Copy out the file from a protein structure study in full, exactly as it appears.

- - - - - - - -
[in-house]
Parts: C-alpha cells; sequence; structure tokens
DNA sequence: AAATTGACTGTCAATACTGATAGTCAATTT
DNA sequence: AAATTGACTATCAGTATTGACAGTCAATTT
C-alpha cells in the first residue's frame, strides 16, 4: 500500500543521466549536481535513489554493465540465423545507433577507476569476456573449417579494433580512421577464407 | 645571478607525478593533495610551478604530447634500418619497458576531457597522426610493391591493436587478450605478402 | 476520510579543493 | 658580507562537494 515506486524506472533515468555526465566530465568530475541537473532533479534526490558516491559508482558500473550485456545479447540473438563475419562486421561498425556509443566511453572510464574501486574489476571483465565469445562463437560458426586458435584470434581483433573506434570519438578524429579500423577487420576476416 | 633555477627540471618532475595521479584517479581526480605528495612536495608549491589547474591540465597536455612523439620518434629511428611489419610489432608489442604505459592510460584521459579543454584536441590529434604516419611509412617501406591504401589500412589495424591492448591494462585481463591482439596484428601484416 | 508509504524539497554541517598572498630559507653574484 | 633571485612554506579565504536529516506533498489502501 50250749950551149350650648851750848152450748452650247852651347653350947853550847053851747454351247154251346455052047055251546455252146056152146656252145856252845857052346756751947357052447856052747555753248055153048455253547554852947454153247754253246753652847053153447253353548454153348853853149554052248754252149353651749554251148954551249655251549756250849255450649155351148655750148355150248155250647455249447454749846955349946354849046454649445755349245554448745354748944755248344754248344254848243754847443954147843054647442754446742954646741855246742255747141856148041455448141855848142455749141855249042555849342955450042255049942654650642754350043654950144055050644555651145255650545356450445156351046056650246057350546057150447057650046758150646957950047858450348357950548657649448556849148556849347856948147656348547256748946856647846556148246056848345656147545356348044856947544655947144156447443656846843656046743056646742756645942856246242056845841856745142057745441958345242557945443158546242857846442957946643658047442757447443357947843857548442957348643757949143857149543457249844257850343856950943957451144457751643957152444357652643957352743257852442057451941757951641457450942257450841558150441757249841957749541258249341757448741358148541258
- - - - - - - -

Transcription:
[in-house]
Parts: C-alpha cells; sequence; structure tokens
DNA sequence: AAATTGACTGTCAATACTGATAGTCAATTT
DNA sequence: AAATTGACTATCAGTATTGACAGTCAATTT
C-alpha cells in the first residue's frame, strides 16, 4: 500500500543521466549536481535513489554493465540465423545507433577507476569476456573449417579494433580512421577464407 | 645571478607525478593533495610551478604530447634500418619497458576531457597522426610493391591493436587478450605478402 | 476520510579543493 | 658580507562537494 515506486524506472533515468555526465566530465568530475541537473532533479534526490558516491559508482558500473550485456545479447540473438563475419562486421561498425556509443566511453572510464574501486574489476571483465565469445562463437560458426586458435584470434581483433573506434570519438578524429579500423577487420576476416 | 633555477627540471618532475595521479584517479581526480605528495612536495608549491589547474591540465597536455612523439620518434629511428611489419610489432608489442604505459592510460584521459579543454584536441590529434604516419611509412617501406591504401589500412589495424591492448591494462585481463591482439596484428601484416 | 508509504524539497554541517598572498630559507653574484 | 633571485612554506579565504536529516506533498489502501 50250749950551149350650648851750848152450748452650247852651347653350947853550847053851747454351247154251346455052047055251546455252146056152146656252145856252845857052346756751947357052447856052747555753248055153048455253547554852947454153247754253246753652847053153447253353548454153348853853149554052248754252149353651749554251148954551249655251549756250849255450649155351148655750148355150248155250647455249447454749846955349946354849046454649445755349245554448745354748944755248344754248344254848243754847443954147843054647442754446742954646741855246742255747141856148041455448141855848142455749141855249042555849342955450042255049942654650642754350043654950144055050644555651145255650545356450445156351046056650246057350546057150447057650046758150646957950047858450348357950548657649448556849148556849347856948147656348547256748946856647846556148246056848345656147545356348044856947544655947144156447443656846843656046743056646742756645942856246242056845841856745142057745441958345242557945443158546242857846442957946643658047442757447443357947843857548442957348643757949143857149543457249844257850343856950943957451144457751643957152444357652643957352743257852442057451941757951641457450942257450841558150441757249841957749541258249341757448741358148541258